Episode #1-3 of the Way of Champions Podcast with 36x NCAA Champion Dr. Jerry Lynch, EPL Sport Psych Dan Abrahams, and Coach Lisa Cole


Today marks a huge day in the evolution of the Changing the Game Project, as we launch the first three episodes of our brand new endeavor, the Way of Champions Podcast (click here to subscribe)! Our goal is to give parents, coaches, youth sports administrators, and athletes access to the top minds in coaching, talent development, athletic performance, and more. Every week we will be interviewing fascinating figures such as world champion athletes, Olympic and international level coaches, as well as top researchers and authors. Some may be household names, and others you may never have heard of, but you will be glad you do.

This podcast is a partnership between Changing the Game Project and the Founder of Way of Champions, Dr. Jerry Lynch. For those who have not heard of Jerry’s work, he has been in the leadership and team development business for decades and his teams have won 36 NCAA titles and world championships. He has worked with iconic coaches, and college programs from schools such as Stanford, The University of North Carolina, University of Maryland, Syracuse, and many others. Many of his twelve books are considered mandatory reading for coaches and professional athletes. We are so excited to be working with Jerry to give you access to many of the top minds in sport.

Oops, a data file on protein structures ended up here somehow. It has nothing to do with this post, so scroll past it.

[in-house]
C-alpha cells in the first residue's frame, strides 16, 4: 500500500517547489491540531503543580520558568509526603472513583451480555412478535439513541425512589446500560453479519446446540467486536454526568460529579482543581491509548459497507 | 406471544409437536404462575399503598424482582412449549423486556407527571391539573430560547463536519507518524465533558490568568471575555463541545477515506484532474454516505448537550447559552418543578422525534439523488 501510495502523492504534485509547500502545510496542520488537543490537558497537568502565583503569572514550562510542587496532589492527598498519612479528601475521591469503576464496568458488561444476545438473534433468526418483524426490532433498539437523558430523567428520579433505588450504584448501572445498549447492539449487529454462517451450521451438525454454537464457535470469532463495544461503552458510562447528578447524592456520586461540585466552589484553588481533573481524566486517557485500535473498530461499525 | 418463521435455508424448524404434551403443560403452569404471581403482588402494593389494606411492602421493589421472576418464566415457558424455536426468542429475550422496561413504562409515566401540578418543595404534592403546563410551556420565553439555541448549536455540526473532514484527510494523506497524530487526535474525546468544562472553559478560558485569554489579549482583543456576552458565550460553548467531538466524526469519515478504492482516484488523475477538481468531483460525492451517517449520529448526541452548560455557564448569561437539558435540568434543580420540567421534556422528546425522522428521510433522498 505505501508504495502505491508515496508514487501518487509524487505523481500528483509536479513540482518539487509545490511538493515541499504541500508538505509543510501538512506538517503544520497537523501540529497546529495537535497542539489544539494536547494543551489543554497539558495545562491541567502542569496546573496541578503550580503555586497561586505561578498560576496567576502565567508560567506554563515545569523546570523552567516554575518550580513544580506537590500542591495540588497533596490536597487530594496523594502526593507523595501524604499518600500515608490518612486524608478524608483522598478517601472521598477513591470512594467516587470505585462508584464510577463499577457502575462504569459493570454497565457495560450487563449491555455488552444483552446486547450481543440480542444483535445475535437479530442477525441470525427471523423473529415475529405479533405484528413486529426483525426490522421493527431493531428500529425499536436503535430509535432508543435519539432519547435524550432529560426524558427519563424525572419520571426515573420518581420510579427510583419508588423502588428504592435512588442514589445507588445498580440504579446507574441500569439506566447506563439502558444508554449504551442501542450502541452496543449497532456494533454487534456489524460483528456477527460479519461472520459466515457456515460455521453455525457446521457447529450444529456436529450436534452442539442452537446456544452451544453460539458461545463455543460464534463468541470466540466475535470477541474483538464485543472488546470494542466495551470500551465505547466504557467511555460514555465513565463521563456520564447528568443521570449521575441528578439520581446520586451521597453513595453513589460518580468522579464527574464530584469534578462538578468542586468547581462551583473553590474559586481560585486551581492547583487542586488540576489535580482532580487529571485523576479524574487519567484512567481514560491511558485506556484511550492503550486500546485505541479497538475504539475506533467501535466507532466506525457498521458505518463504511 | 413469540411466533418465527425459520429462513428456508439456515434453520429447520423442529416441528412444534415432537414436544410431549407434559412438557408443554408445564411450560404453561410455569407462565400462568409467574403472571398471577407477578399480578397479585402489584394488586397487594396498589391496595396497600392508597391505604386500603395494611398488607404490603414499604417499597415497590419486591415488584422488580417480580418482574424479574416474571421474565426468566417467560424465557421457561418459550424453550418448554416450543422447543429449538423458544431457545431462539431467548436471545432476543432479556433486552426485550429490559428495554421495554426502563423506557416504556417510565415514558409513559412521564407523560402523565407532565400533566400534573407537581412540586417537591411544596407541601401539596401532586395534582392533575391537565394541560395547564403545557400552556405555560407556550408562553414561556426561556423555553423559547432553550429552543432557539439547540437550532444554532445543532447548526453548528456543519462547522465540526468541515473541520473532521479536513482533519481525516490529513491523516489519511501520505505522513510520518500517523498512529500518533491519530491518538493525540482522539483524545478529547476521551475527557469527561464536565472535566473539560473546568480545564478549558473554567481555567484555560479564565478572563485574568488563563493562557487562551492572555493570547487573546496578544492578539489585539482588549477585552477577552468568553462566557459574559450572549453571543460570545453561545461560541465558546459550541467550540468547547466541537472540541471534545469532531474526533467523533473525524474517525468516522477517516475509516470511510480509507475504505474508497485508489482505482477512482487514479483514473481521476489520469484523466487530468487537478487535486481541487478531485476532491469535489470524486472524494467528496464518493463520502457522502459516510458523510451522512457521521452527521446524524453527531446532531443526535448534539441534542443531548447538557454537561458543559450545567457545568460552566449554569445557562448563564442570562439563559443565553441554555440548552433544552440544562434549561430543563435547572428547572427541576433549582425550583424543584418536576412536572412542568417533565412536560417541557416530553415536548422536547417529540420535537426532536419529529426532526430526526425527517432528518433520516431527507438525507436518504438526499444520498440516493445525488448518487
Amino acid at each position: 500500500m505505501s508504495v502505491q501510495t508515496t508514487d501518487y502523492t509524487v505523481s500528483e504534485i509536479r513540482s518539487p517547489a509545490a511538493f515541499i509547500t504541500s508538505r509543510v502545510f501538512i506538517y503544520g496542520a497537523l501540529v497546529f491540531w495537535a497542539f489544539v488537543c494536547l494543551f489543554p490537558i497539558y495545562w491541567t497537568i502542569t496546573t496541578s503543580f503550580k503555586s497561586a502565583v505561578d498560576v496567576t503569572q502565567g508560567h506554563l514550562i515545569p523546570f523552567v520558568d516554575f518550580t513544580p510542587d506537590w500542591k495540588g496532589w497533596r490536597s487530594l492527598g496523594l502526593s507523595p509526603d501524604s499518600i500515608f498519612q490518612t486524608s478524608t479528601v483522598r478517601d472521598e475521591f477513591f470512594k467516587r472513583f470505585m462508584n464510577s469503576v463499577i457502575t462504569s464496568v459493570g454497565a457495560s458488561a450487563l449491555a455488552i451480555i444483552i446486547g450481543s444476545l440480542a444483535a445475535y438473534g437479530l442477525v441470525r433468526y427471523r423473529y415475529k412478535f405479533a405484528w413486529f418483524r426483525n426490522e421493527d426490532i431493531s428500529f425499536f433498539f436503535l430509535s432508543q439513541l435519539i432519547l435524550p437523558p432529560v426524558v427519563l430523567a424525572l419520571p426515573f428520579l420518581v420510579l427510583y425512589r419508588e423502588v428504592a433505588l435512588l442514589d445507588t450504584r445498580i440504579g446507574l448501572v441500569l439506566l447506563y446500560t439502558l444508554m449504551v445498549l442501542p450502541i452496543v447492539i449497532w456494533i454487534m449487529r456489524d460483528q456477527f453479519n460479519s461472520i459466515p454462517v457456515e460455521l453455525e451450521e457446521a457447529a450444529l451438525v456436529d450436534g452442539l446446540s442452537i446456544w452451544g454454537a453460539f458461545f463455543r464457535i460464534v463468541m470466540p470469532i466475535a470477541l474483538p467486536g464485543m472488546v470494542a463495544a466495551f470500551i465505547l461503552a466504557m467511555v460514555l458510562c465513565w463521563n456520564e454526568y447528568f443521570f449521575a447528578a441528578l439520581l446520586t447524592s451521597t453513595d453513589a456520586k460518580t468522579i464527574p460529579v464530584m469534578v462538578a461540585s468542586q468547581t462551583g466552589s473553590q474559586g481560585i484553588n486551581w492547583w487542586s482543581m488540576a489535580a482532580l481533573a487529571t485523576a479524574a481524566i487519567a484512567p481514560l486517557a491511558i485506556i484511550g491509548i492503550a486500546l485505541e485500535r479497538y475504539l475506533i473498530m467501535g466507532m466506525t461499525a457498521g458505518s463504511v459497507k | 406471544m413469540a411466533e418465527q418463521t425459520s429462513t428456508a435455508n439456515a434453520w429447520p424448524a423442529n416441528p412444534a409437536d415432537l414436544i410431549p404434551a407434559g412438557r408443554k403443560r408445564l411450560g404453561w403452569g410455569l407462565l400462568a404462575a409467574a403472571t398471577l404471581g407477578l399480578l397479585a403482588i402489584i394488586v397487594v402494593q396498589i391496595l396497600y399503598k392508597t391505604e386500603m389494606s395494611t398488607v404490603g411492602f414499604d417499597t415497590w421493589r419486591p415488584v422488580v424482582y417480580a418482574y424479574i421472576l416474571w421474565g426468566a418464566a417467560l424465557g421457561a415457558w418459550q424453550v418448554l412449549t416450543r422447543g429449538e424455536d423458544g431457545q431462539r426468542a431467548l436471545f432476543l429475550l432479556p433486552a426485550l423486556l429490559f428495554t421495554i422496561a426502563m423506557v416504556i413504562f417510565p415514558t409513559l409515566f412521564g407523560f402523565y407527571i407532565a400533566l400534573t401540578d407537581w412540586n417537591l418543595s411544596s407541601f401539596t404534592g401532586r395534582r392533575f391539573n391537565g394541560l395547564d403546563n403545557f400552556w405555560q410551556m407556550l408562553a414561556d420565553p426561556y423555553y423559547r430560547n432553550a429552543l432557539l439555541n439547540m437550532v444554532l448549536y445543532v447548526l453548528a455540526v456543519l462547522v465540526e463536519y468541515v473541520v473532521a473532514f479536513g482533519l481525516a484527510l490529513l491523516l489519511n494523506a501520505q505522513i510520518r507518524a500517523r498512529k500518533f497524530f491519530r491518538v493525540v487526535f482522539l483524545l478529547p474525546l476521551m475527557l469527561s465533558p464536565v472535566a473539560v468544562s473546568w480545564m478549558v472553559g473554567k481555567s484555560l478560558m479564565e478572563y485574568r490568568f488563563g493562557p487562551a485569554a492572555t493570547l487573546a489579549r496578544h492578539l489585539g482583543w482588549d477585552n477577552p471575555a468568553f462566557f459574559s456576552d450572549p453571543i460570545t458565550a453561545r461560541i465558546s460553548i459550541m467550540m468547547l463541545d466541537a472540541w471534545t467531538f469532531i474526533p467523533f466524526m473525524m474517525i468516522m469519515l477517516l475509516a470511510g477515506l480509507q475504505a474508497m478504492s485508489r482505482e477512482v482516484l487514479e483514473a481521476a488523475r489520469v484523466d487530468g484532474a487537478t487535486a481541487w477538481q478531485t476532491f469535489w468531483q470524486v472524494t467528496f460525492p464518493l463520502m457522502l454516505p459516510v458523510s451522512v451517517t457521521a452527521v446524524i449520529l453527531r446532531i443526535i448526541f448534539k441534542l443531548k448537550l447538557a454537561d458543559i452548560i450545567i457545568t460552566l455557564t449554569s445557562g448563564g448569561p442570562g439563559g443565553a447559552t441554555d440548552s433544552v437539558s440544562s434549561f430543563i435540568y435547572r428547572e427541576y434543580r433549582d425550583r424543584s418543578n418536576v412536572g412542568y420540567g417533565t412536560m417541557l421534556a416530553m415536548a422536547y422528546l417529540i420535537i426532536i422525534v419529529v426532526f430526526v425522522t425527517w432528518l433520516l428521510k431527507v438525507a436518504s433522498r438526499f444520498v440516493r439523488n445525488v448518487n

Our first three episodes are now available for download from iTunes, and every Friday we will post another episode. We will embed the audio in our Friday blog post. You can listen to, subscribe and download by clicking here:

Listen to the Way of Champions Podcast.

How to Subscribe to a Podcast

If you enjoy the podcast, please consider subscribing. You can also help us by leaving a review as it will help us grow our reach, as our goal is to become a go-to resource for sports parents, coaches and anyone involved in youth, high school, college and professional sports.